In WA heatwave intensity is expected to increase, particularly over western inland and northern areas; frequency expected to decrease over the central region, but increase over the southwest; and duration to increase in central areas of south Western Australia.


Climate models are predicting a decline in average rainfall over much of Australia particularly during winter and spring. Much drought in Australia is driven by El Niño, the impact of climate change on the frequency and severity of which is unclear. The behaviour of periods of drought against this long term drying trend is likewise unclear. Nevertheless models are predicting more droughts over Australia and an increase in drought indices over eastern Australia.


There is considerable variation in modelled predictions for extreme rainfall with some models are predicting a general increase in rainfall intensity and others predicting a decrease although all have considerable spatial variation. There is a suggestion that increases in extreme rainfall at shorter durations will be larger which could potentially increase flash flooding in cities and other small catchments (which are mostly along Australia’s coasts).

In southwest WA, modelling is predicting a general decrease in extreme daily rainfall, although with some spatial variation. Similar effects are predicted in northwest WA.

In Tasmania modelling indicates increases in the number of very wet days, more intense extreme one day rainfall and a significant increase to the intensity of very short duration (6-minutes) rainfall, particularly in eastern Tasmania. One location is predicted to have the 200 year ARI (for rainfall in 24 hours) change to the 20 year ARI, although this is at the extreme end of projected changes. Seasonal changes to rainfall are also predicted. The TasFutures project has also been one of the few to directly feed these rainfall projections into flood models. They found that larger rivers will be unaffected by changes to rainfall intensity, though smaller catchments and the headwaters of larger catchments could see flood heights (for a given ARI) increase by 0.2-1.2m.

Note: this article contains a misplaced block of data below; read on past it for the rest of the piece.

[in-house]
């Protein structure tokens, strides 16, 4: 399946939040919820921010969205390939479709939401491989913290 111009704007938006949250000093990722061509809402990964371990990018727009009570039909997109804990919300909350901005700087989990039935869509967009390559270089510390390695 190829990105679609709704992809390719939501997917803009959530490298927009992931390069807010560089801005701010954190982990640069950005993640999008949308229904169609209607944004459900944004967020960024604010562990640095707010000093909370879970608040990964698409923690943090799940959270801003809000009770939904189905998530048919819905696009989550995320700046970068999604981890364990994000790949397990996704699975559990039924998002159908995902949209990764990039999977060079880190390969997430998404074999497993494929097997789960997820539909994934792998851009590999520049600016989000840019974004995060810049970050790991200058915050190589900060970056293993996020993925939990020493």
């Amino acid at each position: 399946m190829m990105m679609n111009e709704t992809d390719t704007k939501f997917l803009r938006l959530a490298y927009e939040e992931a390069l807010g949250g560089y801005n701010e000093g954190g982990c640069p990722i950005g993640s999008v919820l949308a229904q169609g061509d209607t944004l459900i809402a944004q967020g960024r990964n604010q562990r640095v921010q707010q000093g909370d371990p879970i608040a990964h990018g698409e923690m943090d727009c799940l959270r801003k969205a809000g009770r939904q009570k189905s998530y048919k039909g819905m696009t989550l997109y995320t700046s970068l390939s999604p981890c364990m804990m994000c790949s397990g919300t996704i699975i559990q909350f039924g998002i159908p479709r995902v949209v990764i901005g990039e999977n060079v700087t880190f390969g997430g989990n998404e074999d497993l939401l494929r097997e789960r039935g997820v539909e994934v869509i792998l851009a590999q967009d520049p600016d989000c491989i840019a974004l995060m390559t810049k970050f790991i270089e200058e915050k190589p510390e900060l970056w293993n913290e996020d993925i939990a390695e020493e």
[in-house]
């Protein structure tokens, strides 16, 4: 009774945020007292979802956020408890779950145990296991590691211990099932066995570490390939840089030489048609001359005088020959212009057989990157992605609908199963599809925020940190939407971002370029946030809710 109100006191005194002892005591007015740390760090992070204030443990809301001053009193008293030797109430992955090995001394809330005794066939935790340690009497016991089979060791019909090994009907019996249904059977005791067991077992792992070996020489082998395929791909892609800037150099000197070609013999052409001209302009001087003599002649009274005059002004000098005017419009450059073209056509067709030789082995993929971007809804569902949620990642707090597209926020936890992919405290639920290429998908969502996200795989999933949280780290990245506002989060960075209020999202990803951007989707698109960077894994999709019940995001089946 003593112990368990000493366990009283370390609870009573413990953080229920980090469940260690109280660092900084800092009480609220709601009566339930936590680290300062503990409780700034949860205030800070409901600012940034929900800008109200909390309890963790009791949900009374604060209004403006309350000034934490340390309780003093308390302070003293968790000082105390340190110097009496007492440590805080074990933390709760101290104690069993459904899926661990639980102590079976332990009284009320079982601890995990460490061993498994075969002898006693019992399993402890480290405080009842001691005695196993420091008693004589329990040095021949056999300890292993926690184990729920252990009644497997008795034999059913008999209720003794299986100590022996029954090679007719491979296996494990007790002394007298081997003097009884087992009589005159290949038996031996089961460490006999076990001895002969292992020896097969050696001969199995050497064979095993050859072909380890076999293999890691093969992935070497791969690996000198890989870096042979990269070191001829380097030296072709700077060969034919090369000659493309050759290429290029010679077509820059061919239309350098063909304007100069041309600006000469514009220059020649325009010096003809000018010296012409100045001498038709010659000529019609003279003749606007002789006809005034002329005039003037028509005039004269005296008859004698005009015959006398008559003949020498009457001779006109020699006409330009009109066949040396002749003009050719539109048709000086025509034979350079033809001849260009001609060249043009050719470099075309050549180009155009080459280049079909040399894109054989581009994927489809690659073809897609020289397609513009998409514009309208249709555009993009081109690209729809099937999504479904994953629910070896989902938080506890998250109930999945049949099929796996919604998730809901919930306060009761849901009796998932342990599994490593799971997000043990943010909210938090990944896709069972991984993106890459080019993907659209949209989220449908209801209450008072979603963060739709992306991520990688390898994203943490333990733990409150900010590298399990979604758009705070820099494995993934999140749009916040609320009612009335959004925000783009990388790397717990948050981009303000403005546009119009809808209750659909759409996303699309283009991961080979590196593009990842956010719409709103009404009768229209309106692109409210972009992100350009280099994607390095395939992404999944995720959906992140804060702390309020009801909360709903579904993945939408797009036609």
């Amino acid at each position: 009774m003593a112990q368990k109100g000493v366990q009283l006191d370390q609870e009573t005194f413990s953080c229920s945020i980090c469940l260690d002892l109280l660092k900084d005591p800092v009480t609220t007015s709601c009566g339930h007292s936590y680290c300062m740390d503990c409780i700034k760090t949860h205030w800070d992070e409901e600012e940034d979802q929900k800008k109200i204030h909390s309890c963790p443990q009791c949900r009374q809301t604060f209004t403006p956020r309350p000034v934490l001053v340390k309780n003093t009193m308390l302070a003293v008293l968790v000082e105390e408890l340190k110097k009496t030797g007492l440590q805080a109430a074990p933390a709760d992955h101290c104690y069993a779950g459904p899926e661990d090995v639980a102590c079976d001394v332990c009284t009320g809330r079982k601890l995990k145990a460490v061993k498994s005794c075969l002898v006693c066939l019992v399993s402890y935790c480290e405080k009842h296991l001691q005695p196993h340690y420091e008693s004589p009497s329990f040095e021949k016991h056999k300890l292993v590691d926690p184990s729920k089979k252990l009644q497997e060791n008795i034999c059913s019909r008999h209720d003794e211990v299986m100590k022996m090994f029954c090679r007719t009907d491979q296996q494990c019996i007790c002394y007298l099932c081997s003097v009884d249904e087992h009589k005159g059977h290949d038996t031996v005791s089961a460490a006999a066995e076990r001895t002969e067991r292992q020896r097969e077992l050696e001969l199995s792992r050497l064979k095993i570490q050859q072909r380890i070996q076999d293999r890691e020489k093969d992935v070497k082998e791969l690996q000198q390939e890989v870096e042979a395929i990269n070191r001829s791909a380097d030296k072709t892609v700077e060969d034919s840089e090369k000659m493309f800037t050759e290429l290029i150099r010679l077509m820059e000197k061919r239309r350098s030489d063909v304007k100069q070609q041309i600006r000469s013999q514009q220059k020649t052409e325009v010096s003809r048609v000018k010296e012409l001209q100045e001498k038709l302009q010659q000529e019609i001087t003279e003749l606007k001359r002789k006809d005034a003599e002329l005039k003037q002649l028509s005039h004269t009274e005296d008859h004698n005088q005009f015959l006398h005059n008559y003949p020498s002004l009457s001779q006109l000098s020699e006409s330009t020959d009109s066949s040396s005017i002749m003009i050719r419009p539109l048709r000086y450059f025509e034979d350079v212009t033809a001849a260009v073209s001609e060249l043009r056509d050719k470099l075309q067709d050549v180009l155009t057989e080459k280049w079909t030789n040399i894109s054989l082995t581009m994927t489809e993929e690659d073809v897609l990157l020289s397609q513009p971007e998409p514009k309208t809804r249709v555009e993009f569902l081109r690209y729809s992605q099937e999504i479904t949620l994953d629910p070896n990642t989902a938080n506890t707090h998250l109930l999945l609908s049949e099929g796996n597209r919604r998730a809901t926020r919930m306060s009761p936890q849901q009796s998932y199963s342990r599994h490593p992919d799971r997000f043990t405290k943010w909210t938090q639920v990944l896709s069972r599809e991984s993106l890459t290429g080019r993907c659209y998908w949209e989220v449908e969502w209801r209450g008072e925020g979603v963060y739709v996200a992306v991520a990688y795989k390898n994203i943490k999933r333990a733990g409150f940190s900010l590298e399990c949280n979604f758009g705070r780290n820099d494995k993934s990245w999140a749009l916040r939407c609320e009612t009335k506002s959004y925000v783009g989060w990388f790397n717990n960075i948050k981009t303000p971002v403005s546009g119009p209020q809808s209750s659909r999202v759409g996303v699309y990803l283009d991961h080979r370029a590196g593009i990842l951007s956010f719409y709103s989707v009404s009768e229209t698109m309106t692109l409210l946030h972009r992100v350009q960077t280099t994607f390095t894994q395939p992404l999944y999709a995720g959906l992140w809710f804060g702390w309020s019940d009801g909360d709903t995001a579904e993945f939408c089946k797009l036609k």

Storm Surge, Extreme waves and Coastal Erosion

As mean sea levels increase so will the frequency of extreme sea level events. The change will depend much on current variability in extreme sea levels. In Tasmania, for example, the current 100 year ARI extreme sea level could occur every year by the end of the century under rising sea levels.

Increased extreme sea levels will also have consequences for flooding in estuarine environments like coastal lakes. Changes to storms that cause extreme water levels are unclear but some studies have suggested an increase (above the changes caused by rising sea levels) to storm surge frequency and intensity.

Increased erosion of sandy beaches is expected with rising sea levels. The Bruun Rule (which has been the subject of some criticism) estimates that for every 3mm in sea level rise, beaches will erode by 0.15-0.3m. Thus for 50-100cm of sea level rise this century beaches could erode by 25-100m, although this will vary from location to location.